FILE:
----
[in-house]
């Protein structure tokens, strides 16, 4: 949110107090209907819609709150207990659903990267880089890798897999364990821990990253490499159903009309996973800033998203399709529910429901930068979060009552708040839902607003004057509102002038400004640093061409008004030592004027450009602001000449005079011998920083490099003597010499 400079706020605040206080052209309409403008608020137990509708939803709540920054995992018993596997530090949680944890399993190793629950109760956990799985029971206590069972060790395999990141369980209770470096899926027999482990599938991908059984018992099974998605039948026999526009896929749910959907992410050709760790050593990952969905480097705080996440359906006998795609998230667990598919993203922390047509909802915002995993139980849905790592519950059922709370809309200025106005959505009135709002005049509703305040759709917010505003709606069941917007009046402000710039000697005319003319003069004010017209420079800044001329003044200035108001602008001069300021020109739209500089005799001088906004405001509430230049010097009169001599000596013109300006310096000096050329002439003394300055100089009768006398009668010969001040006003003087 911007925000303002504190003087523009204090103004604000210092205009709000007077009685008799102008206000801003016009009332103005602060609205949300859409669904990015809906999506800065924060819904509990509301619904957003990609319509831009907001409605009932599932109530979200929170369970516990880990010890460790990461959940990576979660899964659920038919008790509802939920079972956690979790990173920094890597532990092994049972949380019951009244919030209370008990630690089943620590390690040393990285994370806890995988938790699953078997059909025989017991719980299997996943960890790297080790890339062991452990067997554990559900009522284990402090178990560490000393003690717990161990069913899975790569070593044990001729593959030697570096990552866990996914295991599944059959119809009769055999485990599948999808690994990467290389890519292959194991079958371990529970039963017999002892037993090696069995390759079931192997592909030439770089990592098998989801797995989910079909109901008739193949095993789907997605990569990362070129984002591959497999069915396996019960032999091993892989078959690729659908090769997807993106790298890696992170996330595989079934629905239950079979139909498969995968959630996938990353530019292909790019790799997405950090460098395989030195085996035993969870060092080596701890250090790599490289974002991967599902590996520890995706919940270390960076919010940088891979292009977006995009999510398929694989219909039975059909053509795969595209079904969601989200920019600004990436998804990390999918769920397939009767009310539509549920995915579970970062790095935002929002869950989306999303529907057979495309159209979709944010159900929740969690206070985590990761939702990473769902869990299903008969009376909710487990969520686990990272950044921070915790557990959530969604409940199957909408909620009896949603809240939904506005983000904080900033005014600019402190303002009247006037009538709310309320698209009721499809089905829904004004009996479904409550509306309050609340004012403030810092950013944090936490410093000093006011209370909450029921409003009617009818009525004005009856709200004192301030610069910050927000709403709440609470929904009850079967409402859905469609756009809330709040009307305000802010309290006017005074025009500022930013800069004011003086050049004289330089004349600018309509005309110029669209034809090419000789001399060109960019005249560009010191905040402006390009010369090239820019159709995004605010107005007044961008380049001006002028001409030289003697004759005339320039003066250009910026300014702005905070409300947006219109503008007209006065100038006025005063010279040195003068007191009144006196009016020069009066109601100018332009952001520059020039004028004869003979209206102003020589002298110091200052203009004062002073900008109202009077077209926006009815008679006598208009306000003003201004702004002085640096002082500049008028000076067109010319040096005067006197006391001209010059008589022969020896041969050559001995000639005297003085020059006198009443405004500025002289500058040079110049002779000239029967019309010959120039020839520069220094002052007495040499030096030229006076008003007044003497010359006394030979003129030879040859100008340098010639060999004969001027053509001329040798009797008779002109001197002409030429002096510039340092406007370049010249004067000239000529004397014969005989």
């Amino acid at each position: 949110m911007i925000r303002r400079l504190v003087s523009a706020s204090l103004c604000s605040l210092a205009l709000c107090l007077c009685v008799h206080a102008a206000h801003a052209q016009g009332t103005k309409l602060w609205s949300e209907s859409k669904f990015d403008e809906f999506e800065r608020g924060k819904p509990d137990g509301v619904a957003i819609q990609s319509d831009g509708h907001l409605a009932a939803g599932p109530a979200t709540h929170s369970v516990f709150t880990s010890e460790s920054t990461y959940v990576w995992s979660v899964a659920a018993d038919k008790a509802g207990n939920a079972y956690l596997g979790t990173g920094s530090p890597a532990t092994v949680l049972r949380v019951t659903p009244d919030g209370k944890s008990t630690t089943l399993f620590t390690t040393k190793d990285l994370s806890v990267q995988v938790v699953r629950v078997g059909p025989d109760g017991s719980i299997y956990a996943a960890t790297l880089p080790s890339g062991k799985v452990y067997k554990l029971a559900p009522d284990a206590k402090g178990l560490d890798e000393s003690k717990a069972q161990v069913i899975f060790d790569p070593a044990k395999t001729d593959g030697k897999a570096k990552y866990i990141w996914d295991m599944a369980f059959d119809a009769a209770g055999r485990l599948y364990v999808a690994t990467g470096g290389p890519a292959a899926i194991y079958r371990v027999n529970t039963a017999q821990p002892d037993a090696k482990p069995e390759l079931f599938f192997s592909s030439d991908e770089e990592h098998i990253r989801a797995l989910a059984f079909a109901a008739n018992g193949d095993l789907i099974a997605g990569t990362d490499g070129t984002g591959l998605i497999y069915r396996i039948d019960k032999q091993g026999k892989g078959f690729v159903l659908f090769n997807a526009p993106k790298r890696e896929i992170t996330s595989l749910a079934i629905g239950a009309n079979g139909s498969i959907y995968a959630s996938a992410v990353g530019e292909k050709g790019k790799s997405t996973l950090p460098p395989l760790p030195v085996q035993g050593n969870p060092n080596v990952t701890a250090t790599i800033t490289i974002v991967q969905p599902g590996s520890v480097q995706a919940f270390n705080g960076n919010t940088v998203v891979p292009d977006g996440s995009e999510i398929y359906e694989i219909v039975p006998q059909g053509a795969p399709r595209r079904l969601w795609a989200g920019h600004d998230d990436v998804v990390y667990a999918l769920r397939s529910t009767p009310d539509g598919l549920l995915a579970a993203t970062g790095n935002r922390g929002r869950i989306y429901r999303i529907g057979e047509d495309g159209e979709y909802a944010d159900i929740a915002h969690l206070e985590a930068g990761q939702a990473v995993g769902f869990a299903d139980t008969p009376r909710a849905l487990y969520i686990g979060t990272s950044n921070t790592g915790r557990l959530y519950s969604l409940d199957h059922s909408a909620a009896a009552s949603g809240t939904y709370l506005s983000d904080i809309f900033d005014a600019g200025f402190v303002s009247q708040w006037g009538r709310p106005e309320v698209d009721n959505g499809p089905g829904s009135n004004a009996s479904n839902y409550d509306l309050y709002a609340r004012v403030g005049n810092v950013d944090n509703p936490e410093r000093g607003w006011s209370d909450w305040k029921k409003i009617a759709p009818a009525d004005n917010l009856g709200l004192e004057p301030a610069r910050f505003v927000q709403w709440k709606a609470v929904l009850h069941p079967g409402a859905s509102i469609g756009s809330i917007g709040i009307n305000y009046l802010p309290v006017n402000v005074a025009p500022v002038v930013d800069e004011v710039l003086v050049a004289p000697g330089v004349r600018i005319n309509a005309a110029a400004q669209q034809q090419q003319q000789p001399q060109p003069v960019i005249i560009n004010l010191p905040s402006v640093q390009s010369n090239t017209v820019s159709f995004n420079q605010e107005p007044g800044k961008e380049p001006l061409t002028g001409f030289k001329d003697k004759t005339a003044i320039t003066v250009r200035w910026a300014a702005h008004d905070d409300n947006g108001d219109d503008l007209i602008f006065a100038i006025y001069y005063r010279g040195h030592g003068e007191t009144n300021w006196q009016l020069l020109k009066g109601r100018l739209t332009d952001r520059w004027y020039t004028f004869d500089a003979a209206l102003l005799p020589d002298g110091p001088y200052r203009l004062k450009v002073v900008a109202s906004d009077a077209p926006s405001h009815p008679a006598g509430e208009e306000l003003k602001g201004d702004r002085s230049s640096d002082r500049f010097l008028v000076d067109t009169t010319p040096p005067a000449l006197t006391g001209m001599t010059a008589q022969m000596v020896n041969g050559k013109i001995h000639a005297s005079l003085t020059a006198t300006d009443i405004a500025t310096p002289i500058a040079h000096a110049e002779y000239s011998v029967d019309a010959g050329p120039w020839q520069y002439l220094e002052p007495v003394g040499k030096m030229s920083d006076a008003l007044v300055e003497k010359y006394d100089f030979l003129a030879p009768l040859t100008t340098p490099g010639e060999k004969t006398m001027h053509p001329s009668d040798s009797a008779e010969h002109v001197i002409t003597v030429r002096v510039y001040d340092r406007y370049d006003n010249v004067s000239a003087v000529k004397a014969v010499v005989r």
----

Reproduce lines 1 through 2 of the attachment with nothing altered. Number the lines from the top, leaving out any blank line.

[in-house]
């Protein structure tokens, strides 16, 4: 949110107090209907819609709150207990659903990267880089890798897999364990821990990253490499159903009309996973800033998203399709529910429901930068979060009552708040839902607003004057509102002038400004640093061409008004030592004027450009602001000449005079011998920083490099003597010499 400079706020605040206080052209309409403008608020137990509708939803709540920054995992018993596997530090949680944890399993190793629950109760956990799985029971206590069972060790395999990141369980209770470096899926027999482990599938991908059984018992099974998605039948026999526009896929749910959907992410050709760790050593990952969905480097705080996440359906006998795609998230667990598919993203922390047509909802915002995993139980849905790592519950059922709370809309200025106005959505009135709002005049509703305040759709917010505003709606069941917007009046402000710039000697005319003319003069004010017209420079800044001329003044200035108001602008001069300021020109739209500089005799001088906004405001509430230049010097009169001599000596013109300006310096000096050329002439003394300055100089009768006398009668010969001040006003003087 911007925000303002504190003087523009204090103004604000210092205009709000007077009685008799102008206000801003016009009332103005602060609205949300859409669904990015809906999506800065924060819904509990509301619904957003990609319509831009907001409605009932599932109530979200929170369970516990880990010890460790990461959940990576979660899964659920038919008790509802939920079972956690979790990173920094890597532990092994049972949380019951009244919030209370008990630690089943620590390690040393990285994370806890995988938790699953078997059909025989017991719980299997996943960890790297080790890339062991452990067997554990559900009522284990402090178990560490000393003690717990161990069913899975790569070593044990001729593959030697570096990552866990996914295991599944059959119809009769055999485990599948999808690994990467290389890519292959194991079958371990529970039963017999002892037993090696069995390759079931192997592909030439770089990592098998989801797995989910079909109901008739193949095993789907997605990569990362070129984002591959497999069915396996019960032999091993892989078959690729659908090769997807993106790298890696992170996330595989079934629905239950079979139909498969995968959630996938990353530019292909790019790799997405950090460098395989030195085996035993969870060092080596701890250090790599490289974002991967599902590996520890995706919940270390960076919010940088891979292009977006995009999510398929694989219909039975059909053509795969595209079904969601989200920019600004990436998804990390999918769920397939009767009310539509549920995915579970970062790095935002929002869950989306999303529907057979495309159209979709944010159900929740969690206070985590990761939702990473769902869990299903008969009376909710487990969520686990990272950044921070915790557990959530969604409940199957909408909620009896949603809240939904506005983000904080900033005014600019402190303002009247006037009538709310309320698209009721499809089905829904004004009996479904409550509306309050609340004012403030810092950013944090936490410093000093006011209370909450029921409003009617009818009525004005009856709200004192301030610069910050927000709403709440609470929904009850079967409402859905469609756009809330709040009307305000802010309290006017005074025009500022930013800069004011003086050049004289330089004349600018309509005309110029669209034809090419000789001399060109960019005249560009010191905040402006390009010369090239820019159709995004605010107005007044961008380049001006002028001409030289003697004759005339320039003066250009910026300014702005905070409300947006219109503008007209006065100038006025005063010279040195003068007191009144006196009016020069009066109601100018332009952001520059020039004028004869003979209206102003020589002298110091200052203009004062002073900008109202009077077209926006009815008679006598208009306000003003201004702004002085640096002082500049008028000076067109010319040096005067006197006391001209010059008589022969020896041969050559001995000639005297003085020059006198009443405004500025002289500058040079110049002779000239029967019309010959120039020839520069220094002052007495040499030096030229006076008003007044003497010359006394030979003129030879040859100008340098010639060999004969001027053509001329040798009797008779002109001197002409030429002096510039340092406007370049010249004067000239000529004397014969005989």